I get glimpses of discussion on the non-public WFS Simple/Basic email list about a RESTful makeover for the protocol. We're going to see more and more of this as the developers of all public-facing services realize that they need at least a minimal RESTful aspect. Here's what that looks like for WFS:
- To read (or query) use only HTTP GET
- To publish use only POST and PUT
- Always put request scoping parameters in the URL
- Always express error conditions in HTTP response headers
What about complex filters with OGC XML expressions too long for the query string? First of all, this is a WFS bug and web server bug, not a REST bug. I've got some ideas about how to solve this using resource-oriented design (future post), but will stick to basic REST here.
RFC 2616 states:
The POST method is used to request that the origin server accept the entity enclosed in the request as a new subordinate of the resource identified by the Request-URI in the Request-Line. POST is designed to allow a uniform method to cover the following functions:
- Annotation of existing resources;
- Posting a message to a bulletin board, newsgroup, mailing list, or similar group of articles;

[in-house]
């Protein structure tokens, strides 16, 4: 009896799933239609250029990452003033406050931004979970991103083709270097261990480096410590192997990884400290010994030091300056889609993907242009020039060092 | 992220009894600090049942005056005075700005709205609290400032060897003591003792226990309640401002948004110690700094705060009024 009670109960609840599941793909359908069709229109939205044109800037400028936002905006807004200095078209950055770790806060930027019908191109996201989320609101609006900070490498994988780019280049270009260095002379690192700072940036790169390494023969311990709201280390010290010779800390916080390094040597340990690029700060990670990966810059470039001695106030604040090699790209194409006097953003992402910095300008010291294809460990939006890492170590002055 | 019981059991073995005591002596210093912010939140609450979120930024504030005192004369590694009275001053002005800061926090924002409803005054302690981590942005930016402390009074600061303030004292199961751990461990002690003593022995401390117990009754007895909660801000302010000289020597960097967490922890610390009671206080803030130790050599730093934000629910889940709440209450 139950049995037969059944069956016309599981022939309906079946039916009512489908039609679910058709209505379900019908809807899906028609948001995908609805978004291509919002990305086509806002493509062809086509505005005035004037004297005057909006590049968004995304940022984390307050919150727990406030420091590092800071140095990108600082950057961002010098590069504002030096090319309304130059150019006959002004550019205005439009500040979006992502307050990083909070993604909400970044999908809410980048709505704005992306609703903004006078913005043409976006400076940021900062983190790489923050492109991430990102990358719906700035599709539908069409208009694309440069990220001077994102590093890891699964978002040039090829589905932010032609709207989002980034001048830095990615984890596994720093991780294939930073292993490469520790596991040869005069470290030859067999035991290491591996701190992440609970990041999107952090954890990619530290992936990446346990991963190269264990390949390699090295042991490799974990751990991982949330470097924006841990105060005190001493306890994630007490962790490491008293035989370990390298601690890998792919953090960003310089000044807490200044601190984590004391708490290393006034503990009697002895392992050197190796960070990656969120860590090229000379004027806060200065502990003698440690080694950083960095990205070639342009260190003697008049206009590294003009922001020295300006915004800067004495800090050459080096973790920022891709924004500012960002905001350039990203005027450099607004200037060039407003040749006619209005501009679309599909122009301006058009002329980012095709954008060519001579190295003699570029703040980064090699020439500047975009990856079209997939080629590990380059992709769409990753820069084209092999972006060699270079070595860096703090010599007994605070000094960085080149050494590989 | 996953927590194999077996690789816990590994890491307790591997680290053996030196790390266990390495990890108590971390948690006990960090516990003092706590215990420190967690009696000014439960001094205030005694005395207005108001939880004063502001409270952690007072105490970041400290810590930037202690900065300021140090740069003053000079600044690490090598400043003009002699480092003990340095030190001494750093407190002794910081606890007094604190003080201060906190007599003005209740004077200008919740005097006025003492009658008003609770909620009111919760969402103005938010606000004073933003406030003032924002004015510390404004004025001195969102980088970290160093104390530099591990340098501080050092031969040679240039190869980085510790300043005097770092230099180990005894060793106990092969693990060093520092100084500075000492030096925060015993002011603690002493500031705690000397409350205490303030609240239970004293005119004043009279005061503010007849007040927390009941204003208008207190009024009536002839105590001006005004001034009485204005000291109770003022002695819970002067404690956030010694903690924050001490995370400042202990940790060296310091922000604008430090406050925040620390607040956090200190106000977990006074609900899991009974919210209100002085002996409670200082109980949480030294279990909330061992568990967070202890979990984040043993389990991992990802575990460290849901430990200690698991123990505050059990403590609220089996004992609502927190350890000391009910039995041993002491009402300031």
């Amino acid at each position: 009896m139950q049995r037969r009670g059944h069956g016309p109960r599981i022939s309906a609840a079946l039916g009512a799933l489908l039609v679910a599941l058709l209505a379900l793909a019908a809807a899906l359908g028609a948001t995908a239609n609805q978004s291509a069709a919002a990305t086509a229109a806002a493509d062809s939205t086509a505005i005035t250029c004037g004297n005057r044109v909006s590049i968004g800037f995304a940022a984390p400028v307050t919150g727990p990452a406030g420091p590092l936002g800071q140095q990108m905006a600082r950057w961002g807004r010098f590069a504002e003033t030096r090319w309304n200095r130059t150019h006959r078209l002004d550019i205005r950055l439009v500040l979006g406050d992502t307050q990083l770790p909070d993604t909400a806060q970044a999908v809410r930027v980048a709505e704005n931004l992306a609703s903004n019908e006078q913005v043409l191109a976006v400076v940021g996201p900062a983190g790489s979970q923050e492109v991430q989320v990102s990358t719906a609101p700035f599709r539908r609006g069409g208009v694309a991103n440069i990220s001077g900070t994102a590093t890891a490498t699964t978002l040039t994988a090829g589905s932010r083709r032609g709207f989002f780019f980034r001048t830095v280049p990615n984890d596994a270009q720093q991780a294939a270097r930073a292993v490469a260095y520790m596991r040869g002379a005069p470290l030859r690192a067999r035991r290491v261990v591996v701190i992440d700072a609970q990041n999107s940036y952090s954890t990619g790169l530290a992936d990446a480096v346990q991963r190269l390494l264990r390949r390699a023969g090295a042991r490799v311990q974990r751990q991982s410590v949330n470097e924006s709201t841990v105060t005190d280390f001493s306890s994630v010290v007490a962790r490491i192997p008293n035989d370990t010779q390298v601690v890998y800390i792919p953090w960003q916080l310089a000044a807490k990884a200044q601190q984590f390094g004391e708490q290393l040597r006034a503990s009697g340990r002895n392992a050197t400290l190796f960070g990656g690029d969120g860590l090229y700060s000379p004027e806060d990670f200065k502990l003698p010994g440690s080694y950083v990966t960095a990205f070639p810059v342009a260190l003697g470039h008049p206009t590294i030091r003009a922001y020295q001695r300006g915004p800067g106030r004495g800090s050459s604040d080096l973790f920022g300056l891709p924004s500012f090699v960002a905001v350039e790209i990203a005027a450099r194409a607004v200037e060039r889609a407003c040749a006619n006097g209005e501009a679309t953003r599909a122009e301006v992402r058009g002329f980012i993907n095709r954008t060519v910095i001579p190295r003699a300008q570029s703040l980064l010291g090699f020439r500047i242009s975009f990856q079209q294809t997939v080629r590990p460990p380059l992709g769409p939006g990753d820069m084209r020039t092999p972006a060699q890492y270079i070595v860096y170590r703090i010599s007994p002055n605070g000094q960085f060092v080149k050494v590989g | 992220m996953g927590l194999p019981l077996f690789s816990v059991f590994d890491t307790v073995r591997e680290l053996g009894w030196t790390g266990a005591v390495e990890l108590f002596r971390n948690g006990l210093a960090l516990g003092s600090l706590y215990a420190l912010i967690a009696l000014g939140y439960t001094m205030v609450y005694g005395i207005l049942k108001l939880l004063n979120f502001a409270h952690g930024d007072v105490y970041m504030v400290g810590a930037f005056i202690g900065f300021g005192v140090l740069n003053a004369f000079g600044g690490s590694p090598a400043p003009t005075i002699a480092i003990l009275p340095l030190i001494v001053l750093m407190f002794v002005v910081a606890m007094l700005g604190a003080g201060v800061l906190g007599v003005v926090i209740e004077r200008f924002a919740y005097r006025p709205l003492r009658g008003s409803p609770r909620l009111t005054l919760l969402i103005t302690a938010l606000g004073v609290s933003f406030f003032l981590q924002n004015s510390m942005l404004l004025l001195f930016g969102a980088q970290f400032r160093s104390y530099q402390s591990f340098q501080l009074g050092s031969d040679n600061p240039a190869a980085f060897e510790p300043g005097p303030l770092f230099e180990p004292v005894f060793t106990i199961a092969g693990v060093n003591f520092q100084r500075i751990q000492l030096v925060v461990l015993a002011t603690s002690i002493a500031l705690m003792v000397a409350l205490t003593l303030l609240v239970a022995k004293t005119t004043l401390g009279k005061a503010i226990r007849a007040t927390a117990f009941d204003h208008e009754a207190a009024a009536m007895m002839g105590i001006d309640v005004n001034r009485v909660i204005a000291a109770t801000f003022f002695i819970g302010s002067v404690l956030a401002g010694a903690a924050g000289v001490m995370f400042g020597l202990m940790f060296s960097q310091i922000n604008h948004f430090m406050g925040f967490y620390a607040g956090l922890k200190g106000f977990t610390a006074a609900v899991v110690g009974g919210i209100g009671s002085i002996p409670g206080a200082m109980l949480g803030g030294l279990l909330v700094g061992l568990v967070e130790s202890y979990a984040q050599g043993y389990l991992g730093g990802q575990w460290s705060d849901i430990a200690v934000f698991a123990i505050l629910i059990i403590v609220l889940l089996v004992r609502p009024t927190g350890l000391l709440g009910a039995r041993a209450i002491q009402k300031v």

- Providing a block of data, such as the result of submitting a form, to a data-handling process;
- Extending a database through an append operation.
Does this invite us to POST filters after all? No. The WFS filters help describe the scope of the request. They are not part of the representation of a new resource, or data to be processed. Splitting request scoping between the URL (typename, bbox) and the request body (posted filters) seems to me to be the worst of both worlds. Better to put all scoping in the HTTP request body (if you must) and call it XML-RPC or SOAP, or put it all in the URL and call it RESTful.
Similarly, a RESTful WFS has to take advantage of the response status header. Its clients are HTTP clients first and foremost, not WFS clients. If the client sends a mangled request, reply with a 400 Bad Request. If the WFS filters screened out everything, reply with 204 No Content. By all means, do put a more verbose message in the response body, but the status header is more important to an HTTP client.
Ignoring service capability and feature type metadata for the moment, the above is all that's needed to produce a basic REST-RPC hybrid service.